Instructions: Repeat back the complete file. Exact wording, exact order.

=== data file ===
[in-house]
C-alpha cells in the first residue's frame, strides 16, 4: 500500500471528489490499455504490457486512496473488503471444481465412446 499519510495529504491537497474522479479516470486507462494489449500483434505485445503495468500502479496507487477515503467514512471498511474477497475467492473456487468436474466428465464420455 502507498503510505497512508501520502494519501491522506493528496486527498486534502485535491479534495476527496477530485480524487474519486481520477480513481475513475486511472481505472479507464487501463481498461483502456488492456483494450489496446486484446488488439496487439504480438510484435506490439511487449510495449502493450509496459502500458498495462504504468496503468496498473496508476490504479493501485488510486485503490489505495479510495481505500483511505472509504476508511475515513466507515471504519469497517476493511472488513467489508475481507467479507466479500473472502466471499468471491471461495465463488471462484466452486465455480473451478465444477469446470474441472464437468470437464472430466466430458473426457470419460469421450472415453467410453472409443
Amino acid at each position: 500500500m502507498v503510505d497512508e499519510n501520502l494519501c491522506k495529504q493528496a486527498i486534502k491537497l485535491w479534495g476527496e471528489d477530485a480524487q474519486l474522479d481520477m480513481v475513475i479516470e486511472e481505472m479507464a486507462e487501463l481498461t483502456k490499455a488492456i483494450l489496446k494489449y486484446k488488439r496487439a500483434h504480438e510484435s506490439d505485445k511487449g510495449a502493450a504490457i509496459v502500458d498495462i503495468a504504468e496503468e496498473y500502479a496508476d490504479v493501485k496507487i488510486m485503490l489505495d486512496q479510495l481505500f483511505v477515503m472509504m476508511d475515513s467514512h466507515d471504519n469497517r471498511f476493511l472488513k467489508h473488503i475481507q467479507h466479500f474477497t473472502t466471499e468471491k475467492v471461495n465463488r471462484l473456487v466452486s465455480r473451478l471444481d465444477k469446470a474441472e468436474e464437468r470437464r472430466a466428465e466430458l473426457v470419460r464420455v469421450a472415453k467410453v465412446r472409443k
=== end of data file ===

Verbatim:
[in-house]
C-alpha cells in the first residue's frame, strides 16, 4: 500500500471528489490499455504490457486512496473488503471444481465412446 499519510495529504491537497474522479479516470486507462494489449500483434505485445503495468500502479496507487477515503467514512471498511474477497475467492473456487468436474466428465464420455 502507498503510505497512508501520502494519501491522506493528496486527498486534502485535491479534495476527496477530485480524487474519486481520477480513481475513475486511472481505472479507464487501463481498461483502456488492456483494450489496446486484446488488439496487439504480438510484435506490439511487449510495449502493450509496459502500458498495462504504468496503468496498473496508476490504479493501485488510486485503490489505495479510495481505500483511505472509504476508511475515513466507515471504519469497517476493511472488513467489508475481507467479507466479500473472502466471499468471491471461495465463488471462484466452486465455480473451478465444477469446470474441472464437468470437464472430466466430458473426457470419460469421450472415453467410453472409443
Amino acid at each position: 500500500m502507498v503510505d497512508e499519510n501520502l494519501c491522506k495529504q493528496a486527498i486534502k491537497l485535491w479534495g476527496e471528489d477530485a480524487q474519486l474522479d481520477m480513481v475513475i479516470e486511472e481505472m479507464a486507462e487501463l481498461t483502456k490499455a488492456i483494450l489496446k494489449y486484446k488488439r496487439a500483434h504480438e510484435s506490439d505485445k511487449g510495449a502493450a504490457i509496459v502500458d498495462i503495468a504504468e496503468e496498473y500502479a496508476d490504479v493501485k496507487i488510486m485503490l489505495d486512496q479510495l481505500f483511505v477515503m472509504m476508511d475515513s467514512h466507515d471504519n469497517r471498511f476493511l472488513k467489508h473488503i475481507q467479507h466479500f474477497t473472502t466471499e468471491k475467492v471461495n465463488r471462484l473456487v466452486s465455480r473451478l471444481d465444477k469446470a474441472e468436474e464437468r470437464r472430466a466428465e466430458l473426457v470419460r464420455v469421450a472415453k467410453v465412446r472409443k